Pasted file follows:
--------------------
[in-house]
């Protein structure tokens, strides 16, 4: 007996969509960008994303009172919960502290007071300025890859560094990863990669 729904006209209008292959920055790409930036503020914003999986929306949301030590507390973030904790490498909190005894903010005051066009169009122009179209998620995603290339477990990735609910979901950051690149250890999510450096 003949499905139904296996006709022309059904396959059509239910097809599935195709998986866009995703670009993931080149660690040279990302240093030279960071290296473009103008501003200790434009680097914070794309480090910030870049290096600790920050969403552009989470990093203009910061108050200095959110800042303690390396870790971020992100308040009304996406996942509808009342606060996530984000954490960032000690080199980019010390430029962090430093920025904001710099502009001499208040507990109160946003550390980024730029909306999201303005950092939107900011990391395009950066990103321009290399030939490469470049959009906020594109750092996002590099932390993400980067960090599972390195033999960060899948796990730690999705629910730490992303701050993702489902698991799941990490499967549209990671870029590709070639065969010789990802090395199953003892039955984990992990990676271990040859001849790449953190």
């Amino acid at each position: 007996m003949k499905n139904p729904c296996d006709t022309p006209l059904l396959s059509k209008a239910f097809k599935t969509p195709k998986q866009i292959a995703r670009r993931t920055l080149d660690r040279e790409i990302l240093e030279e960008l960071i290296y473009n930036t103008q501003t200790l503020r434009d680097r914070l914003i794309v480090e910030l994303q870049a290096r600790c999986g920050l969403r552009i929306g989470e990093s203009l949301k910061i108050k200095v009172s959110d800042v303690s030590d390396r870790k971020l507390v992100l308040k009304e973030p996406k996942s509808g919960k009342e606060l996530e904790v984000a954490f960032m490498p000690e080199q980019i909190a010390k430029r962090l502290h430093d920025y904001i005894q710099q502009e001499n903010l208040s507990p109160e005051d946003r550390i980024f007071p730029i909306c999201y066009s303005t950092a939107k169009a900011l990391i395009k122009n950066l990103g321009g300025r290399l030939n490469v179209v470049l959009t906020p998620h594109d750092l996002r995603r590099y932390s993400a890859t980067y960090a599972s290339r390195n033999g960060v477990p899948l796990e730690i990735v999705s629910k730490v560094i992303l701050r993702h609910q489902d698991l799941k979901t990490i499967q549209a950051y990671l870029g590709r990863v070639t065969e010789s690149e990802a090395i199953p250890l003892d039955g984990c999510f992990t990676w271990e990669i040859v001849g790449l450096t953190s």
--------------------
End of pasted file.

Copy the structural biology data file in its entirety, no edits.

[in-house]
């Protein structure tokens, strides 16, 4: 007996969509960008994303009172919960502290007071300025890859560094990863990669 729904006209209008292959920055790409930036503020914003999986929306949301030590507390973030904790490498909190005894903010005051066009169009122009179209998620995603290339477990990735609910979901950051690149250890999510450096 003949499905139904296996006709022309059904396959059509239910097809599935195709998986866009995703670009993931080149660690040279990302240093030279960071290296473009103008501003200790434009680097914070794309480090910030870049290096600790920050969403552009989470990093203009910061108050200095959110800042303690390396870790971020992100308040009304996406996942509808009342606060996530984000954490960032000690080199980019010390430029962090430093920025904001710099502009001499208040507990109160946003550390980024730029909306999201303005950092939107900011990391395009950066990103321009290399030939490469470049959009906020594109750092996002590099932390993400980067960090599972390195033999960060899948796990730690999705629910730490992303701050993702489902698991799941990490499967549209990671870029590709070639065969010789990802090395199953003892039955984990992990990676271990040859001849790449953190």
């Amino acid at each position: 007996m003949k499905n139904p729904c296996d006709t022309p006209l059904l396959s059509k209008a239910f097809k599935t969509p195709k998986q866009i292959a995703r670009r993931t920055l080149d660690r040279e790409i990302l240093e030279e960008l960071i290296y473009n930036t103008q501003t200790l503020r434009d680097r914070l914003i794309v480090e910030l994303q870049a290096r600790c999986g920050l969403r552009i929306g989470e990093s203009l949301k910061i108050k200095v009172s959110d800042v303690s030590d390396r870790k971020l507390v992100l308040k009304e973030p996406k996942s509808g919960k009342e606060l996530e904790v984000a954490f960032m490498p000690e080199q980019i909190a010390k430029r962090l502290h430093d920025y904001i005894q710099q502009e001499n903010l208040s507990p109160e005051d946003r550390i980024f007071p730029i909306c999201y066009s303005t950092a939107k169009a900011l990391i395009k122009n950066l990103g321009g300025r290399l030939n490469v179209v470049l959009t906020p998620h594109d750092l996002r995603r590099y932390s993400a890859t980067y960090a599972s290339r390195n033999g960060v477990p899948l796990e730690i990735v999705s629910k730490v560094i992303l701050r993702h609910q489902d698991l799941k979901t990490i499967q549209a950051y990671l870029g590709r990863v070639t065969e010789s690149e990802a090395i199953p250890l003892d039955g984990c999510f992990t990676w271990e990669i040859v001849g790449l450096t953190s």